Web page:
America’s Grandmother, Barbara Bush, Dies at 92

First Lady Barbara Bush, wife of the 41st president and mother of the 43rd.

She and Abigail Adams are the only women in history who hold the distinction of being the wife of one U.S. president and the mother of another. On Tuesday, April 17, 2018, Barbara Pierce Bush passed away peacefully at her home in Houston holding the hand of her husband, George Herbert Walker Bush to whom she was married for more than 70 years. She was 92.

Barbara Bush will always be remembered for her role as the matriarch of one of America’s most iconic political families. Her loyalty to her family was a key component of Mrs. Bush’s character. Sometimes, her devotion got her in trouble, like in 1984, when she said that her husband’s opponent for vice president, Geraldine Ferraro, was something “that rhymed with rich.” The comment reflected Mrs. Bush’s unrelenting love for her family. Years later, despite advancing age and poor health, she joined her son, Jeb, on the campaign trail extensively throughout his failed 2016 campaign for the White House.

Her down-to-earth demeanor won her more friends than enemies, though. She was open about the fact she wore fake pearls and her wit made her a top campaign surrogate in four national campaigns. Even though she was careful not to overshadow her husband, she won the affection of the nation and came to be known as America’s grandmother. It was a fitting role given that she was often surrounded by her own grandchildren while on the campaign trail.

Sarah King ’18, who wrote her senior thesis on the role of the First Lady, said she was deeply upset by Mrs. Bush’s death. “People often only associate Barbara Bush with her love story, which is surely a beautiful aspect of her life,” King said, “but I think of Mrs. Bush as the woman who held an infant with AIDS close to her chest, as the woman who won over a particularly difficult Wellesley crowd by calling for a female president, and fought for not only childhood but adult literacy.”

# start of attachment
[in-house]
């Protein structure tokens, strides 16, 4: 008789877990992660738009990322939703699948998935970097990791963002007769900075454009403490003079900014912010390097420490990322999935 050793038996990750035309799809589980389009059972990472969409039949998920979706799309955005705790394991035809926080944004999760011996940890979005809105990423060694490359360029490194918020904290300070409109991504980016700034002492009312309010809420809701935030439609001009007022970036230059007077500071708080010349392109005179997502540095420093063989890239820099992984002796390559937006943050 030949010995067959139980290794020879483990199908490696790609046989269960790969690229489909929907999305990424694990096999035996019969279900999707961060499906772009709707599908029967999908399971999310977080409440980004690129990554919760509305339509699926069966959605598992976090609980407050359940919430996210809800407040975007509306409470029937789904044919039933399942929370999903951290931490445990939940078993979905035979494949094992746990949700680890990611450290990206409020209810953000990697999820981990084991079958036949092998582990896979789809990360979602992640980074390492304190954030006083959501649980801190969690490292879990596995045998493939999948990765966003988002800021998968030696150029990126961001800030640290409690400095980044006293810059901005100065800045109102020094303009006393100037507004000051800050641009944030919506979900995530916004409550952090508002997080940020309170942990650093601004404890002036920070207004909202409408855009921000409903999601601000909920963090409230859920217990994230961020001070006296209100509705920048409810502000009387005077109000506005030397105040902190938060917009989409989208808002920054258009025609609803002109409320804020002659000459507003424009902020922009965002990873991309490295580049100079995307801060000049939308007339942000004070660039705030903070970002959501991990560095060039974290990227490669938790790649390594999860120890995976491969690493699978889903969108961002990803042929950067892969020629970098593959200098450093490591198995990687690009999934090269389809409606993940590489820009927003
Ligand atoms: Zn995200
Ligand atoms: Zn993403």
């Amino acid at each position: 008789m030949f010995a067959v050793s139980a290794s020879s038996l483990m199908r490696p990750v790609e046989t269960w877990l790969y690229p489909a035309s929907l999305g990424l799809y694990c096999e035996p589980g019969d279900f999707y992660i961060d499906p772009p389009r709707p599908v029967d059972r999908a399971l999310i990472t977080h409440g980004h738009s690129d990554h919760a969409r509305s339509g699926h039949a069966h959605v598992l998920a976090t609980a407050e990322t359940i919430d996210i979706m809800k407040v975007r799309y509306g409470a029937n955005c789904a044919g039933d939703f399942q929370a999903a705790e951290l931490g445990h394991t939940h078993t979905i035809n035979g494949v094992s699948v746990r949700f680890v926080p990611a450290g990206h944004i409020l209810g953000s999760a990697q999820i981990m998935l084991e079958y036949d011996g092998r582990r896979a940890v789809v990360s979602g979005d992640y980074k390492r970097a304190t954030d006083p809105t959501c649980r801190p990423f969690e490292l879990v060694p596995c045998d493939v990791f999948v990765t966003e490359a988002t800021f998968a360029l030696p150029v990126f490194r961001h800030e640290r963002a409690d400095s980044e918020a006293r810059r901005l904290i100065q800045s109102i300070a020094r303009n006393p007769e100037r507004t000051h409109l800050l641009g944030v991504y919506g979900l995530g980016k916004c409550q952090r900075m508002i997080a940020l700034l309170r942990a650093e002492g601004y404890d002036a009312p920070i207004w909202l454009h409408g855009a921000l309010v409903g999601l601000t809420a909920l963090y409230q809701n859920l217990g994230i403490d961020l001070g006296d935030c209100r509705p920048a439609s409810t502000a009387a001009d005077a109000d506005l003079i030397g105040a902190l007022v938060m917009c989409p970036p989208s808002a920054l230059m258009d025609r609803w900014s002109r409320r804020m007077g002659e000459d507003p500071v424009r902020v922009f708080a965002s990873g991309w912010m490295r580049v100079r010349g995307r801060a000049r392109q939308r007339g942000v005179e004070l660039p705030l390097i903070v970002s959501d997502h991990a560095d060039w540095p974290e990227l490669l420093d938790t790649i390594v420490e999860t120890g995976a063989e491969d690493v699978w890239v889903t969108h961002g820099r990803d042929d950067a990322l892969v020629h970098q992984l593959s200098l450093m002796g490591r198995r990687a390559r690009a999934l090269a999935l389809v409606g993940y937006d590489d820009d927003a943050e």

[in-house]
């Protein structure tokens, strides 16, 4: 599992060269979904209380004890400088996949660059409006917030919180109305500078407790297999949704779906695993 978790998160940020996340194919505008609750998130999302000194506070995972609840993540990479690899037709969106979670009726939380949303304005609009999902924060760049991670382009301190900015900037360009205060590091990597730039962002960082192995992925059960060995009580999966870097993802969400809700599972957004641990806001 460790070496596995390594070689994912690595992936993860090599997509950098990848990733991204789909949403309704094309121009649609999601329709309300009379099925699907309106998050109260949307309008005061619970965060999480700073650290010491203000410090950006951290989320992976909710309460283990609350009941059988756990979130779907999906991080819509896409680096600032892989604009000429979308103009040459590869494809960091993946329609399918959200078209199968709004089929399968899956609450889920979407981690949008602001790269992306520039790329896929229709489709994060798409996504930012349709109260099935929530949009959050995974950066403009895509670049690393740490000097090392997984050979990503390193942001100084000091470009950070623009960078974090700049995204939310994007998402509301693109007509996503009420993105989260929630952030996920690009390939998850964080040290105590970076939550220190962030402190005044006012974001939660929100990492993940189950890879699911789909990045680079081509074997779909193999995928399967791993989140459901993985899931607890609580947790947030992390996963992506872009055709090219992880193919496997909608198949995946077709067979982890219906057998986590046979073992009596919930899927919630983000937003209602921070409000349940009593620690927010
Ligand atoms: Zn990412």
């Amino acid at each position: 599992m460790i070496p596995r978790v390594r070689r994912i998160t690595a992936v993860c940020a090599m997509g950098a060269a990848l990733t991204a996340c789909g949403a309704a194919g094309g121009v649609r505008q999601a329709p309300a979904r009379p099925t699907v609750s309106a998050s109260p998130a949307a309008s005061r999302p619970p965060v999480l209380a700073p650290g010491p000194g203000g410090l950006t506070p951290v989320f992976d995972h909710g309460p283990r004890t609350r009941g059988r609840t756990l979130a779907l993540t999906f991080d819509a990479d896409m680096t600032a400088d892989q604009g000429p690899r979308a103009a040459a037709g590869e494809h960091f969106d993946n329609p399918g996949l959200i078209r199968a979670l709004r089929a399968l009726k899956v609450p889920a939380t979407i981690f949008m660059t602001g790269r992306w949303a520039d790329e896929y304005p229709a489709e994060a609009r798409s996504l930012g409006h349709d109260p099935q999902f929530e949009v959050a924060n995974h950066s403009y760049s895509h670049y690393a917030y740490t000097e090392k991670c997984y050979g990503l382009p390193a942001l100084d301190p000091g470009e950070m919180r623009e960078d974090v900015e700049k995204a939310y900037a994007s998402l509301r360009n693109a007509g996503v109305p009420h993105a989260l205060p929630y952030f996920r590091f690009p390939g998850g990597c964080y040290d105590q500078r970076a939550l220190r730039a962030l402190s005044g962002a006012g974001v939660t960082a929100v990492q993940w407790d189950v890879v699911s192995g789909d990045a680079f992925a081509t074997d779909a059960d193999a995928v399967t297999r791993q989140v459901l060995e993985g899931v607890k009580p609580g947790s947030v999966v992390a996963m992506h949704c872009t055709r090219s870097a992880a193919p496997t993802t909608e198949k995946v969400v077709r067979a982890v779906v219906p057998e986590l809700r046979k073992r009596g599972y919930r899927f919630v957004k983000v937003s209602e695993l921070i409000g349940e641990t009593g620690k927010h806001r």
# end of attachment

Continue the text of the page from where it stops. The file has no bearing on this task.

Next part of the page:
Mrs. Bush’s advocacy is a less-known aspect of her extensive time in the public eye, but it is an important part nonetheless. Throughout her husband’s four years as president, the First Lady traveled to classrooms around the nation to promote reading. It was a message her daughter-in-law, Laura Bush, would reiterate eight years later when Barbara’s son, George W., became the 43rd president.

In his statement on her passing, President Donald Trump acknowledged Mrs. Bush’s extensive work on the issue. “Amongst her greatest achievements was recognizing the importance of literacy as a fundamental family value that requires nurturing and protection. She will be long remembered for her strong devotion to country and family, both of which she served unfailingly well,” the president said in a statement.

Former President Barack Obama and former First Lady Michelle Obama also released a statement upon news of Mrs. Bush’s death. In their statement, they said they were “grateful for the way she lived her life – as a testament to the fact that public service is an important and noble calling; as an example of the humility and decency that reflects the very best of the American spirit.”

As news of Mrs. Bush’s death spread throughout the nation and Saint Anselm’s campus, Sarah King helped to frame Mrs. Bush’s legacy in the context of other First Ladies. “When it comes to First Ladies it is so easy to want to place them in boxes or pit them against each other based on personality, but Barbara Bush reminds us that it’s okay to defy those expectations. She was unapologetically herself from start to finish while never diminishing those around her.” Few would disagree.

According to a directive from the White House, U.S. flags will be flown at half-staff until Mrs. Bush is buried.

Cover image from; portrait image from the White House Historical Association.

Published by

Nick Fulchino

Nick Fulchino is the Editor-in-Chief of The Hilltopper and a senior at Saint Anselm College. He is from Pomfret, Connecticut.

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